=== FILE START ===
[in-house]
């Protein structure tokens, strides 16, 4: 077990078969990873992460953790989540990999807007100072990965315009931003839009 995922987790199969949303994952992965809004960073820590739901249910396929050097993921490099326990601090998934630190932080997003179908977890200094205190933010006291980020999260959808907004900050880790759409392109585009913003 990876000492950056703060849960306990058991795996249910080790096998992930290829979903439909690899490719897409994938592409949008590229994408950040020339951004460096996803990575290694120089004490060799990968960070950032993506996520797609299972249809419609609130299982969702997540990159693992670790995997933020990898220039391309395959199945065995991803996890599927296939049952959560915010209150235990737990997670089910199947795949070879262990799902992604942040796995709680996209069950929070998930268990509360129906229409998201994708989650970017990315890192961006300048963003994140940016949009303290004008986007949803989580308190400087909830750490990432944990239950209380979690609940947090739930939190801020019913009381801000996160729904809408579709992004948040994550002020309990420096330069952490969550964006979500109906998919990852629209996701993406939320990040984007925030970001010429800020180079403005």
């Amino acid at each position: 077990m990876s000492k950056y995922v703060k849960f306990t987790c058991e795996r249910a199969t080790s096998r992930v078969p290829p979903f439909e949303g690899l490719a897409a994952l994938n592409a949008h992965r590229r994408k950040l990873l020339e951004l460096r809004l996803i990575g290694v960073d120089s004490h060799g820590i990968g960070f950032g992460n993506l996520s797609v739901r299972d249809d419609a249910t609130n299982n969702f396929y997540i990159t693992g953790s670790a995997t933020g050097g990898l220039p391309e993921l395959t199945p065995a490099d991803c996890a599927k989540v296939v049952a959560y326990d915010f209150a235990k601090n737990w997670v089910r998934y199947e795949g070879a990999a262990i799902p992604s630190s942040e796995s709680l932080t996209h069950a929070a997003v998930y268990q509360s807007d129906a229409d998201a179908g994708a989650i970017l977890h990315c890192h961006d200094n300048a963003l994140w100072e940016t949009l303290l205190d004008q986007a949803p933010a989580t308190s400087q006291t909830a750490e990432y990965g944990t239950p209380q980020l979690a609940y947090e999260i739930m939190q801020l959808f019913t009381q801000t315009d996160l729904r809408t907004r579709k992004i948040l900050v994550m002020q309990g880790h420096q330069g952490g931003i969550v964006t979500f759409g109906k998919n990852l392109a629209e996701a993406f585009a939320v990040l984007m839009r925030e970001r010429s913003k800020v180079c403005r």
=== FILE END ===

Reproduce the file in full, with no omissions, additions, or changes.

[in-house]
């Protein structure tokens, strides 16, 4: 077990078969990873992460953790989540990999807007100072990965315009931003839009 995922987790199969949303994952992965809004960073820590739901249910396929050097993921490099326990601090998934630190932080997003179908977890200094205190933010006291980020999260959808907004900050880790759409392109585009913003 990876000492950056703060849960306990058991795996249910080790096998992930290829979903439909690899490719897409994938592409949008590229994408950040020339951004460096996803990575290694120089004490060799990968960070950032993506996520797609299972249809419609609130299982969702997540990159693992670790995997933020990898220039391309395959199945065995991803996890599927296939049952959560915010209150235990737990997670089910199947795949070879262990799902992604942040796995709680996209069950929070998930268990509360129906229409998201994708989650970017990315890192961006300048963003994140940016949009303290004008986007949803989580308190400087909830750490990432944990239950209380979690609940947090739930939190801020019913009381801000996160729904809408579709992004948040994550002020309990420096330069952490969550964006979500109906998919990852629209996701993406939320990040984007925030970001010429800020180079403005």
């Amino acid at each position: 077990m990876s000492k950056y995922v703060k849960f306990t987790c058991e795996r249910a199969t080790s096998r992930v078969p290829p979903f439909e949303g690899l490719a897409a994952l994938n592409a949008h992965r590229r994408k950040l990873l020339e951004l460096r809004l996803i990575g290694v960073d120089s004490h060799g820590i990968g960070f950032g992460n993506l996520s797609v739901r299972d249809d419609a249910t609130n299982n969702f396929y997540i990159t693992g953790s670790a995997t933020g050097g990898l220039p391309e993921l395959t199945p065995a490099d991803c996890a599927k989540v296939v049952a959560y326990d915010f209150a235990k601090n737990w997670v089910r998934y199947e795949g070879a990999a262990i799902p992604s630190s942040e796995s709680l932080t996209h069950a929070a997003v998930y268990q509360s807007d129906a229409d998201a179908g994708a989650i970017l977890h990315c890192h961006d200094n300048a963003l994140w100072e940016t949009l303290l205190d004008q986007a949803p933010a989580t308190s400087q006291t909830a750490e990432y990965g944990t239950p209380q980020l979690a609940y947090e999260i739930m939190q801020l959808f019913t009381q801000t315009d996160l729904r809408t907004r579709k992004i948040l900050v994550m002020q309990g880790h420096q330069g952490g931003i969550v964006t979500f759409g109906k998919n990852l392109a629209e996701a993406f585009a939320v990040l984007m839009r925030e970001r010429s913003k800020v180079c403005r």